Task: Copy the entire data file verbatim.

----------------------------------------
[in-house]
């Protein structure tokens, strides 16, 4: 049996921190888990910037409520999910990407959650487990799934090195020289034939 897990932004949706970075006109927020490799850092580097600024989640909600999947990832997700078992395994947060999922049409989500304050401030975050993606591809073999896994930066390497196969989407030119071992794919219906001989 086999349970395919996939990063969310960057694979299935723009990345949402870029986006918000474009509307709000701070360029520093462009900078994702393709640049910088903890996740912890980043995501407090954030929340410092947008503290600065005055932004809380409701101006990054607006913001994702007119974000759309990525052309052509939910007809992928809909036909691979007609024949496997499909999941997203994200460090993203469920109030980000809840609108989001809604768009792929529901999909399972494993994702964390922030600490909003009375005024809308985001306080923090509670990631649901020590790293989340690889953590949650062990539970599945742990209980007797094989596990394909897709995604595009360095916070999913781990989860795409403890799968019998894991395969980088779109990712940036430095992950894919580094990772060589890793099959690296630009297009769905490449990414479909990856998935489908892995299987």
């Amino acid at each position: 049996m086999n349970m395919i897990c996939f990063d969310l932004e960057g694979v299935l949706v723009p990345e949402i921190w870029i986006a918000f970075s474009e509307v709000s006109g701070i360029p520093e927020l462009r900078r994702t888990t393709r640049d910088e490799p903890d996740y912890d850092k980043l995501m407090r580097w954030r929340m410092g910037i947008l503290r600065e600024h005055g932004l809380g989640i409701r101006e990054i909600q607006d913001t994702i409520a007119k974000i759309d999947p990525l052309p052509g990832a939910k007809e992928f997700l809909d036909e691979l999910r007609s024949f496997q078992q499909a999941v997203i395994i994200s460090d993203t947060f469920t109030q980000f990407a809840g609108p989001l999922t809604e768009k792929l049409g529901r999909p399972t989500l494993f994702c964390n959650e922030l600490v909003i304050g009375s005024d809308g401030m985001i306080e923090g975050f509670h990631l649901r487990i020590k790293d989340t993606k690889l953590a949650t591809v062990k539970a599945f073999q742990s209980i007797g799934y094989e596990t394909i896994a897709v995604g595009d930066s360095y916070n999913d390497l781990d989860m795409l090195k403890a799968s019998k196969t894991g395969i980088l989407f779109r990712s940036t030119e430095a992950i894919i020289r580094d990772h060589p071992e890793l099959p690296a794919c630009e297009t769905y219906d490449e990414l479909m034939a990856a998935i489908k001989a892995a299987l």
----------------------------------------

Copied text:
[in-house]
């Protein structure tokens, strides 16, 4: 049996921190888990910037409520999910990407959650487990799934090195020289034939 897990932004949706970075006109927020490799850092580097600024989640909600999947990832997700078992395994947060999922049409989500304050401030975050993606591809073999896994930066390497196969989407030119071992794919219906001989 086999349970395919996939990063969310960057694979299935723009990345949402870029986006918000474009509307709000701070360029520093462009900078994702393709640049910088903890996740912890980043995501407090954030929340410092947008503290600065005055932004809380409701101006990054607006913001994702007119974000759309990525052309052509939910007809992928809909036909691979007609024949496997499909999941997203994200460090993203469920109030980000809840609108989001809604768009792929529901999909399972494993994702964390922030600490909003009375005024809308985001306080923090509670990631649901020590790293989340690889953590949650062990539970599945742990209980007797094989596990394909897709995604595009360095916070999913781990989860795409403890799968019998894991395969980088779109990712940036430095992950894919580094990772060589890793099959690296630009297009769905490449990414479909990856998935489908892995299987």
């Amino acid at each position: 049996m086999n349970m395919i897990c996939f990063d969310l932004e960057g694979v299935l949706v723009p990345e949402i921190w870029i986006a918000f970075s474009e509307v709000s006109g701070i360029p520093e927020l462009r900078r994702t888990t393709r640049d910088e490799p903890d996740y912890d850092k980043l995501m407090r580097w954030r929340m410092g910037i947008l503290r600065e600024h005055g932004l809380g989640i409701r101006e990054i909600q607006d913001t994702i409520a007119k974000i759309d999947p990525l052309p052509g990832a939910k007809e992928f997700l809909d036909e691979l999910r007609s024949f496997q078992q499909a999941v997203i395994i994200s460090d993203t947060f469920t109030q980000f990407a809840g609108p989001l999922t809604e768009k792929l049409g529901r999909p399972t989500l494993f994702c964390n959650e922030l600490v909003i304050g009375s005024d809308g401030m985001i306080e923090g975050f509670h990631l649901r487990i020590k790293d989340t993606k690889l953590a949650t591809v062990k539970a599945f073999q742990s209980i007797g799934y094989e596990t394909i896994a897709v995604g595009d930066s360095y916070n999913d390497l781990d989860m795409l090195k403890a799968s019998k196969t894991g395969i980088l989407f779109r990712s940036t030119e430095a992950i894919i020289r580094d990772h060589p071992e890793l099959p690296a794919c630009e297009t769905y219906d490449e990414l479909m034939a990856a998935i489908k001989a892995a299987l």